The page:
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Slash fiction

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Title: Slash fiction  
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Subject: Femslash, Fan fiction, Yaoi, Real person fiction, Shipping (fandom)
Collection: Fan Fiction, Slash Fiction
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Slash fiction

The symbolic slash, used to separate the two names in a romantic pairing, from which slash fiction takes its name.

Slash fiction is a genre of fan fiction that focuses on interpersonal attraction and sexual relationships between fictional characters of the same sex.[1][2] While the term was originally restricted to stories in which male media characters were involved in an explicit sexual relationship as a primary plot element (also known as "slash" or "m/m slash"), it is now used to refer to any fan story containing a pairing between same-sex characters. Many fans distinguish female-focused slash as a separate genre, commonly referred to as femslash (also known as "f/f slash", "femmeslash", "altfic" and "saffic"). The characters are usually not engaged in such relationships in their respective fictional universes.[3]


  • History 1
    • Slash sources 1.1
    • Slash finds the Internet 1.2
  • Critical and queer attention 2
  • Definition and ambiguity 3
  • Slash and the original media sources 4
  • Slash fandom 5
    • Conventions 5.1
    • Terminology 5.2
  • Subgenres 6
    • Femslash 6.1
    • Chanslash 6.2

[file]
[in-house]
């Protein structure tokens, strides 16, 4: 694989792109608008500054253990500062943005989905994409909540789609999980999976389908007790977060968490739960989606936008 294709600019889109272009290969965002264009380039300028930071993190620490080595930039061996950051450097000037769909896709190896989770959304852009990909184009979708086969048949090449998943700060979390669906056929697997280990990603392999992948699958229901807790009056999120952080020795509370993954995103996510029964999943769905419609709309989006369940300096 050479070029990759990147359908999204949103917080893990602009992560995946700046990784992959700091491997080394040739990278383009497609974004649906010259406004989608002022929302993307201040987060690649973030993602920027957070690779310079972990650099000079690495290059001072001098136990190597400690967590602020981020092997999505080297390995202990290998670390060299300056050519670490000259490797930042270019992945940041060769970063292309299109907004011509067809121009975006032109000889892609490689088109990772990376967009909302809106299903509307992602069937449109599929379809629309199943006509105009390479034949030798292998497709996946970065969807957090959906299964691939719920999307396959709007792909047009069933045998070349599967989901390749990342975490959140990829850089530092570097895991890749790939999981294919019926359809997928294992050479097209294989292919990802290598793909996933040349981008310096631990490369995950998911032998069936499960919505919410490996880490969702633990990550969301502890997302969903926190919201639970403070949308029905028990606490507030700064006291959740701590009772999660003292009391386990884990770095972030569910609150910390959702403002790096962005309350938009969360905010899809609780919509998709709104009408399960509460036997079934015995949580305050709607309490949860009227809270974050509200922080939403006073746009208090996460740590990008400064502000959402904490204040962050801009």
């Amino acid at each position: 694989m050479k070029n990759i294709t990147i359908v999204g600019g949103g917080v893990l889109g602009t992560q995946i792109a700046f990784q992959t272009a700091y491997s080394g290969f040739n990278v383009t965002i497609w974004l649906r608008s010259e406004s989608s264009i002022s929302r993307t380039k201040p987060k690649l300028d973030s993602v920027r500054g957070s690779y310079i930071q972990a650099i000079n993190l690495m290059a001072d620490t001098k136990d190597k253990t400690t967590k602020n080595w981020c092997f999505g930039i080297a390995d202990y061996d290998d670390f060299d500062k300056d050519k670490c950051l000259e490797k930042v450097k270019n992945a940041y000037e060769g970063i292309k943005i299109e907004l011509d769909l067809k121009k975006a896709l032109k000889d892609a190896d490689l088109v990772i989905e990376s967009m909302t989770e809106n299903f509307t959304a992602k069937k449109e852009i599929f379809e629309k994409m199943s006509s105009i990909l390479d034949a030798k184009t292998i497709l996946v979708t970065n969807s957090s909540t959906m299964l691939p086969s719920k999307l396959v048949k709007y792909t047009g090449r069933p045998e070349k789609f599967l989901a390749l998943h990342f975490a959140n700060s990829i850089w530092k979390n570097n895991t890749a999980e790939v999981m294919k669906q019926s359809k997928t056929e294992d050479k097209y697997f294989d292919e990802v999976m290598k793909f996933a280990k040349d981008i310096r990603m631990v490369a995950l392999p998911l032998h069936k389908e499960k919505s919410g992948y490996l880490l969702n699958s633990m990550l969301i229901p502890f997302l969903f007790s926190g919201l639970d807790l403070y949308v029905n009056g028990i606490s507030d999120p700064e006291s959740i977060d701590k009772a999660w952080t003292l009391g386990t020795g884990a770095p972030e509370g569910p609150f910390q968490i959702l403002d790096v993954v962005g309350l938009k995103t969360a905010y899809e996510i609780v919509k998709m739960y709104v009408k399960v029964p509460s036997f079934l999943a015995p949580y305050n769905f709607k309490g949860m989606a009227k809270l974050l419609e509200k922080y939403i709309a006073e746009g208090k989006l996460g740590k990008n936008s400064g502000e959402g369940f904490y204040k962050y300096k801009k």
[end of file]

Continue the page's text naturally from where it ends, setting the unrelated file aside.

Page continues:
• Real person slash 6.3
    • Reverse slash 6.4
    • Original slash 6.5
  • Other Slash fanworks 7
    • Slash art 7.1
    • Slash vidding 7.2
    • Slash roleplay 7.3
  • See also 8
  • References 9
  • Further reading 10


It is commonly believed that current slash fanfiction originated within the Star Trek: The Original Series fan fiction fandom, with "Kirk/Spock" stories – generally authored by female fans of the series – first appearing in the late 1970s.[1][4] The name arises from the use of the slash symbol (/) in mentions in the late '70s of K/S (meaning stories where Kirk and Spock had a romantic [and often sexual] relationship) as compared to the ampersand (&) conventionally used for K&S or Kirk and Spock friendship fiction. For a time both slash and K/S (for "Kirk/Spock") were used interchangeably. Slash later spread to other fandoms, first Starsky and Hutch, Blake's 7, and The Professionals,[3] then many others, eventually creating a fandom based around the concept of slash.[5][6] Many early slash stories were based on a pairing of two close friends, a "hero dyad" or "One True Pairing" such as Kirk/Spock or Starsky/Hutch; conversely, a classic pairing between foils was that of Blake/Avon from Blake's 7.[7]

The first K/S stories were not immediately accepted by all Trek fans.[8] Later, authors such as Joanna Russ studied and reviewed the phenomenon in essays and gave the genre more academic clout.[9][10] From there, increasing tolerance and acceptance of homosexuality and frustration with the portrayal of gay relationships in mainstream media fed a growing desire in authors to explore the subjects on their own terms using established media characters. Star Trek remained an important slash fiction fandom, while new slash fandoms grew around other television shows, movies, and books with sci-fi or action adventure roots.

Slash sources

From its earliest days, slash fiction has been particularly inspired by popular speculative fiction franchises,[11][12] possibly because well-developed female characters may be lacking in speculative fiction, or because the speculative elements allow greater freedom to reinterpret canon characters. However, other large fandoms, such as Starsky and Hutch or The Professionals, are based in non-speculative sources.